In 2020, King County Council was considering running a countywide transit measure (similar to Seattle’s transit measure) that could have boosted bus service, but it shelved the measure amid the pandemic. Even after officials declared the pandemic vanquished, Constantine has not pushed for bringing back the county transit measure and councilmembers have let it stay in the dustbin despite interest from the original sponsor Claudia Balducci and leading candidates for open county council seats (see The Urbanist’s endorsements for who those are).
The great reveal on Wednesday similarly did not go over well when the silhouette was removed to show a rendered battery-electric bus in place of a trolleybus. Transit riders appeared even more riled than before. Constantine was undeterred and flooded his social media timeline to highlight new bus branding and promote Metro’s risky and condensed zero-emissions fleet conversion strategy.
Unfortunately, the county executive being out of touch is increasingly a theme. Constantine has been heavily focused on what appears to be aesthetics and legacy-building moves. He’s thrown his support behind an unrealistic vanity redevelopment of county properties in downtown Seattle. Flashy images of structurally unbuildable highrises were plastered about his press releases in the announcement this spring. And despite broad opposition to his plan to kill the voter-approved Link light rail stations in Chinatown and Midtown, he hasn’t made any effort to make them preferred and ensure that they move forward, rather sticking by his “Jail Station” location on the county campus.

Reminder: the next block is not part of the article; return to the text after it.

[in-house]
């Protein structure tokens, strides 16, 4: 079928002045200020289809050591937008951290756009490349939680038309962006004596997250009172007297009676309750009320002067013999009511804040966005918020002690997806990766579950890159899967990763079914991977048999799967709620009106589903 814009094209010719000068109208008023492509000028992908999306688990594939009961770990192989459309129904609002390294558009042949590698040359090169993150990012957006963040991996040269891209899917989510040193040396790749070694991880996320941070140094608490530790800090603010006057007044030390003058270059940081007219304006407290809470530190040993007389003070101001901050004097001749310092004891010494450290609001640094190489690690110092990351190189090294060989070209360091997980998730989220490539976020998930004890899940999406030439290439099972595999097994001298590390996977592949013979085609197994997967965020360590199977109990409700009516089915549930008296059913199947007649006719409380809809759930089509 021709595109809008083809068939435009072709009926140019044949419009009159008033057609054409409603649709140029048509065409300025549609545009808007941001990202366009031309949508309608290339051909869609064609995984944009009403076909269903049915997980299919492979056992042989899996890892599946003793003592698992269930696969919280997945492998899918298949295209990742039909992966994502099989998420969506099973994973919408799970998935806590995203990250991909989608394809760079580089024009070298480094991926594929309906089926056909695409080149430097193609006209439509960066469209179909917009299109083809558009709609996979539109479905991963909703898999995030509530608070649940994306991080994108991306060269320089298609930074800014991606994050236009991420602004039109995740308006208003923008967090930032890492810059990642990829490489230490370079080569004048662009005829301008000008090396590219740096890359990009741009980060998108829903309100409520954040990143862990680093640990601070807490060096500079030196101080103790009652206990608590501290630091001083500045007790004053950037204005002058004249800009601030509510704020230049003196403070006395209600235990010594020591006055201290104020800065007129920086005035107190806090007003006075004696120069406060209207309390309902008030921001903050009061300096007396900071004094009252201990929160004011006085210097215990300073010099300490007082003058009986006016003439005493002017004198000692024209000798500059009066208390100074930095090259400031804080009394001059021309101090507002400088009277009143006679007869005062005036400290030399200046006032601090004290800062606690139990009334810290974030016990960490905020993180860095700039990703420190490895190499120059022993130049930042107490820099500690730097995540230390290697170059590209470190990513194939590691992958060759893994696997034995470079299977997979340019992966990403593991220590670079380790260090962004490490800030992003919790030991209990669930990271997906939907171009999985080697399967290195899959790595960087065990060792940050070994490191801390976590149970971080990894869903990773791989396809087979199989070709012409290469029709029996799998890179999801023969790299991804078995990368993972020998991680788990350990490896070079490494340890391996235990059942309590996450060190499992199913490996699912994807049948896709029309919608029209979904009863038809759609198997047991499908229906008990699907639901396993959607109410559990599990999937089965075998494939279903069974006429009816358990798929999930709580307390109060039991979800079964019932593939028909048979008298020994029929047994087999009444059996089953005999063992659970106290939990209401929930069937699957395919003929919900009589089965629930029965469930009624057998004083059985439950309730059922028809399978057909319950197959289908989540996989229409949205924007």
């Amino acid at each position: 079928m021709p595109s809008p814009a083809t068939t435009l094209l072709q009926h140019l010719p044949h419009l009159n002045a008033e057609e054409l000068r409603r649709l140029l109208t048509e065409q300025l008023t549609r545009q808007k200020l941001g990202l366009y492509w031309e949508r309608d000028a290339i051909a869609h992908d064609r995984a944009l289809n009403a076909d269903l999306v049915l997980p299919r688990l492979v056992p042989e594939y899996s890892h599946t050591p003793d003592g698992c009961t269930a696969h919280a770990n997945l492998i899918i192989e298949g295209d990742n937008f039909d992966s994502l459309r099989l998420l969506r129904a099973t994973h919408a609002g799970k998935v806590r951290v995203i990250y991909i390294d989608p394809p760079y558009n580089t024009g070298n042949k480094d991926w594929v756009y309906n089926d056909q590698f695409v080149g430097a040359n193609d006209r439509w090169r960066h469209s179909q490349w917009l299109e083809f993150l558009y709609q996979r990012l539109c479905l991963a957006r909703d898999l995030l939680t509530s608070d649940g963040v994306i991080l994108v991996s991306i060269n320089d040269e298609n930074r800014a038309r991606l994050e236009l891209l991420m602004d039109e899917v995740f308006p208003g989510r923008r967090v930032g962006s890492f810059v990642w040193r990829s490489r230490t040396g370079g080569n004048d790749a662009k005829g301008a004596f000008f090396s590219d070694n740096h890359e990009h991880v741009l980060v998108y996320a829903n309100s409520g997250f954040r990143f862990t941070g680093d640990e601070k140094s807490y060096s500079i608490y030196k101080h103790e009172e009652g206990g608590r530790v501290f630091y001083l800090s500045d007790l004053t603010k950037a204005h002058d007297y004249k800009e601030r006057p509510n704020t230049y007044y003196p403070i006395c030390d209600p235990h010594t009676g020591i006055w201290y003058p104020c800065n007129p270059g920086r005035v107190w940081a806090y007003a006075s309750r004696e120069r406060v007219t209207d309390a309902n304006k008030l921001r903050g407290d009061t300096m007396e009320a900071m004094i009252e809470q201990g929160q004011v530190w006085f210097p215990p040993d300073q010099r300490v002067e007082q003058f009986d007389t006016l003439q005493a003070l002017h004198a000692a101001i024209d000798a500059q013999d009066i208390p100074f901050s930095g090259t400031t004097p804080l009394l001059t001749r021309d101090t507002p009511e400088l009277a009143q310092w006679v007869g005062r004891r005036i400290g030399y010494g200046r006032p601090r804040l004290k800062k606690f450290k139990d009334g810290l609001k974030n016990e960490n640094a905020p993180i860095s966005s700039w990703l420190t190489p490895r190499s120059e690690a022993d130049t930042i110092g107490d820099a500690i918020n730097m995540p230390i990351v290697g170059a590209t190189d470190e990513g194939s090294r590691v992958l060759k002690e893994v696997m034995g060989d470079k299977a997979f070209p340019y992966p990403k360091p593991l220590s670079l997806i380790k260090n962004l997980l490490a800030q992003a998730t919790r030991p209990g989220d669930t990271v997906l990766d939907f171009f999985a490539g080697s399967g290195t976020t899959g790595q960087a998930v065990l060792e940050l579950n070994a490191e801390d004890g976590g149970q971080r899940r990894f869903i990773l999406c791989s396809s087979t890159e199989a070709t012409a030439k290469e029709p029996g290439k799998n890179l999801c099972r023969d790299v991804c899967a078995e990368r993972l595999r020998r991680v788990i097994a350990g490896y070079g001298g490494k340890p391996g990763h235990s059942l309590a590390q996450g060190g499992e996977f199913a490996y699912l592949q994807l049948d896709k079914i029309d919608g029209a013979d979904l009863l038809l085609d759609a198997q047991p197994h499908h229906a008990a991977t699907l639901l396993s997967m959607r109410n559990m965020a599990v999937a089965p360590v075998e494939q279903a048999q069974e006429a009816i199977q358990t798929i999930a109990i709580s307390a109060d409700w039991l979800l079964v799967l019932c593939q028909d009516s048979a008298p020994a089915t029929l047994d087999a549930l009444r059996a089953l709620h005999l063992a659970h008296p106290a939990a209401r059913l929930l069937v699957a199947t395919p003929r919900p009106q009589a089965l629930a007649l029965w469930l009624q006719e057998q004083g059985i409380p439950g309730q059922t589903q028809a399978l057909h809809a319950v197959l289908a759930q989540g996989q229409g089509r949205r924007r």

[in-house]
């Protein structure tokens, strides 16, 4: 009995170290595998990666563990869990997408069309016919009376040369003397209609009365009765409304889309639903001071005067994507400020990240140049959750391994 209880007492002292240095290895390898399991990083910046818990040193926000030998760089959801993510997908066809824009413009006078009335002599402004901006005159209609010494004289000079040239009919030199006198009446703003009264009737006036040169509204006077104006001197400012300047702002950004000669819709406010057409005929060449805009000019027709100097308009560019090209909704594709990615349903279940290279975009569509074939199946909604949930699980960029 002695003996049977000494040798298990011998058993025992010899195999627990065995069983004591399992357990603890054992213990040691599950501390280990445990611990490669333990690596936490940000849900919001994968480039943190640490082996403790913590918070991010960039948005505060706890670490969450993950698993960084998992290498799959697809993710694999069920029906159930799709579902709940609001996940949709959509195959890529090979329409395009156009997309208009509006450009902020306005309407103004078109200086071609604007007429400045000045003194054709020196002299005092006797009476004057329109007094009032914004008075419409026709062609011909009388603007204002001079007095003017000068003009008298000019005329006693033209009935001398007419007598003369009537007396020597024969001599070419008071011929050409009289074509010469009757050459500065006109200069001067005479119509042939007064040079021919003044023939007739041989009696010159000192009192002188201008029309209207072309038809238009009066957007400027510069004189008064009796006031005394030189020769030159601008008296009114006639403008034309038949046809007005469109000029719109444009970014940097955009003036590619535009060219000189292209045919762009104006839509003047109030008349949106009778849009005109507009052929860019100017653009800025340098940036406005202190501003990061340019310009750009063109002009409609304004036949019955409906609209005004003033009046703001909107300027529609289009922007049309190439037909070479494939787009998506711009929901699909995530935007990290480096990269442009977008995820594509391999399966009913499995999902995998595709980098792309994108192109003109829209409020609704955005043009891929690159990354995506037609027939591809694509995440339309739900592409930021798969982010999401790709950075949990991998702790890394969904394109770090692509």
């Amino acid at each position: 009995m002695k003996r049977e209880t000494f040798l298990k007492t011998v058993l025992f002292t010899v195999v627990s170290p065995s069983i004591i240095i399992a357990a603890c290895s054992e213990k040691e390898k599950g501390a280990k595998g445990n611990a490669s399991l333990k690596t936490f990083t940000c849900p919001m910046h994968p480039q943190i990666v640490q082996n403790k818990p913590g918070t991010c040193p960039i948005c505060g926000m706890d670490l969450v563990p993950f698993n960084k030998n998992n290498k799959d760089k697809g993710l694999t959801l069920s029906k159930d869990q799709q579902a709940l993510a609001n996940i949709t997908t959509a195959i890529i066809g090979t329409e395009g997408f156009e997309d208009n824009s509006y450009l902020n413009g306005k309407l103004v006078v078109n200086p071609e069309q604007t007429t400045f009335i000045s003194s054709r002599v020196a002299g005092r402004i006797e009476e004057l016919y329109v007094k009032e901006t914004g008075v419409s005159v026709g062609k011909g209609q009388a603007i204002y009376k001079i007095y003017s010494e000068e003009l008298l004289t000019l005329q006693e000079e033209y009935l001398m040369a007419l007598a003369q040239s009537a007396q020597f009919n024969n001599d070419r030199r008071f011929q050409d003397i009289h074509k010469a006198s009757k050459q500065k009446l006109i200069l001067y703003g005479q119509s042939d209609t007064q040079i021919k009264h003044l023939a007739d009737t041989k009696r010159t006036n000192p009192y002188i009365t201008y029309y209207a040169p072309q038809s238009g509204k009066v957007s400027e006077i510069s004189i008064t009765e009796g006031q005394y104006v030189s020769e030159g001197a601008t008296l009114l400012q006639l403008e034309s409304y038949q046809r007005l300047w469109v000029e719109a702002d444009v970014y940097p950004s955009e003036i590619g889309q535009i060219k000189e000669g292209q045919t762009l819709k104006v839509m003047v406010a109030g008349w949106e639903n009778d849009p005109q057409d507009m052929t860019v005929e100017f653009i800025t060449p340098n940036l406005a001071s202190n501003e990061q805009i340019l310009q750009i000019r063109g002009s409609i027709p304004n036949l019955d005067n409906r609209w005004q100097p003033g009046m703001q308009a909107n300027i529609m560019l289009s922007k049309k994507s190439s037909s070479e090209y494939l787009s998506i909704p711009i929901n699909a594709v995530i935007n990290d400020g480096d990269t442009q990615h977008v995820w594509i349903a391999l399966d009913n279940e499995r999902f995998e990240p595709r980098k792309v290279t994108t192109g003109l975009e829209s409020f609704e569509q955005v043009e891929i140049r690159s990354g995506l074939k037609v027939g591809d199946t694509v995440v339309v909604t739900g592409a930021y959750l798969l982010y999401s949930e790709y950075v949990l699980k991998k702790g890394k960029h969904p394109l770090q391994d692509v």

Meanwhile, Constantine has moved much of the county’s staffing footprint out of downtown Seattle, an action that is less convenient for users of County services and will contribute to disinvestment and destabilization of local communities.
New Energy coming soon
The new branding, called “New Energy,” will only appear on battery-electric buses in two forms as vehicles come off the factory line. A modern yellow and seafoam green blend will replace the blue/gold and green/gold livery for non-RapidRide buses. A separate modern blend of red and purple will replace the red/gold on RapidRide buses. Metro plans to emblazon the word “ELECTRIC” on the seafoam green and purple accents. As for electric trolleybuses, they will stick with their current purple/gold branding.